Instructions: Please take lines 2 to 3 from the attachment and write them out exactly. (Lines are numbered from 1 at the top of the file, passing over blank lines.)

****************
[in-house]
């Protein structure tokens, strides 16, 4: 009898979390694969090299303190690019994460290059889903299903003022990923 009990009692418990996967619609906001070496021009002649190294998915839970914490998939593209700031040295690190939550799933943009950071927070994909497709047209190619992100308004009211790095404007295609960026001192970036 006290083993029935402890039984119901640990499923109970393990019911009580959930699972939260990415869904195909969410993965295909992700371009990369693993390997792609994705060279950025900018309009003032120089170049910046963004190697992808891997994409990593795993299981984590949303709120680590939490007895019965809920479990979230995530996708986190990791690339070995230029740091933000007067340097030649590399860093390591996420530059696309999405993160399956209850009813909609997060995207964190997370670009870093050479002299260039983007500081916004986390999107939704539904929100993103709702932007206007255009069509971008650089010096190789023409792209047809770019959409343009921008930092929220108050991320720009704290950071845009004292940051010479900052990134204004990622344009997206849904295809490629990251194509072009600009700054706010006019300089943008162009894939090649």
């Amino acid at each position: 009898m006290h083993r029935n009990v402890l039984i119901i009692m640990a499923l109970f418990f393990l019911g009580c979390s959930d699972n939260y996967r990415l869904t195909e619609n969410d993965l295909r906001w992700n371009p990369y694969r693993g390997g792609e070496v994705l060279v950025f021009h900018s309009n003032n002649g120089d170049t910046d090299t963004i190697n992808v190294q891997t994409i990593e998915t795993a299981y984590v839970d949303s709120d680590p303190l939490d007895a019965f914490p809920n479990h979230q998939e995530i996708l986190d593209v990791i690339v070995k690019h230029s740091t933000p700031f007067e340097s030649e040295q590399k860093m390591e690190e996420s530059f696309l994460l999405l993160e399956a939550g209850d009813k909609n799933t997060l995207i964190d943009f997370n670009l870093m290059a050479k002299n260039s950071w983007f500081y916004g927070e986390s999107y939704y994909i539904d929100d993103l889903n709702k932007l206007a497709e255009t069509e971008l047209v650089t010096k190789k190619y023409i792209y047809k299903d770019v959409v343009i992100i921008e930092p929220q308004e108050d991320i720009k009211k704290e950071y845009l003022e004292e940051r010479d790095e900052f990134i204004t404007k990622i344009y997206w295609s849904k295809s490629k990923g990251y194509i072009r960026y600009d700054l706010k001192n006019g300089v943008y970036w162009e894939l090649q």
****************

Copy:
């Protein structure tokens, strides 16, 4: 009898979390694969090299303190690019994460290059889903299903003022990923 009990009692418990996967619609906001070496021009002649190294998915839970914490998939593209700031040295690190939550799933943009950071927070994909497709047209190619992100308004009211790095404007295609960026001192970036 006290083993029935402890039984119901640990499923109970393990019911009580959930699972939260990415869904195909969410993965295909992700371009990369693993390997792609994705060279950025900018309009003032120089170049910046963004190697992808891997994409990593795993299981984590949303709120680590939490007895019965809920479990979230995530996708986190990791690339070995230029740091933000007067340097030649590399860093390591996420530059696309999405993160399956209850009813909609997060995207964190997370670009870093050479002299260039983007500081916004986390999107939704539904929100993103709702932007206007255009069509971008650089010096190789023409792209047809770019959409343009921008930092929220108050991320720009704290950071845009004292940051010479900052990134204004990622344009997206849904295809490629990251194509072009600009700054706010006019300089943008162009894939090649």
């Amino acid at each position: 009898m006290h083993r029935n009990v402890l039984i119901i009692m640990a499923l109970f418990f393990l019911g009580c979390s959930d699972n939260y996967r990415l869904t195909e619609n969410d993965l295909r906001w992700n371009p990369y694969r693993g390997g792609e070496v994705l060279v950025f021009h900018s309009n003032n002649g120089d170049t910046d090299t963004i190697n992808v190294q891997t994409i990593e998915t795993a299981y984590v839970d949303s709120d680590p303190l939490d007895a019965f914490p809920n479990h979230q998939e995530i996708l986190d593209v990791i690339v070995k690019h230029s740091t933000p700031f007067e340097s030649e040295q590399k860093m390591e690190e996420s530059f696309l994460l999405l993160e399956a939550g209850d009813k909609n799933t997060l995207i964190d943009f997370n670009l870093m290059a050479k002299n260039s950071w983007f500081y916004g927070e986390s999107y939704y994909i539904d929100d993103l889903n709702k932007l206007a497709e255009t069509e971008l047209v650089t010096k190789k190619y023409i792209y047809k299903d770019v959409v343009i992100i921008e930092p929220q308004e108050d991320i720009k009211k704290e950071y845009l003022e004292e940051r010479d790095e900052f990134i204004t404007k990622i344009y997206w295609s849904k295809s490629k990923g990251y194509i072009r960026y600009d700054l706010k001192n006019g300089v943008y970036w162009e894939l090649q």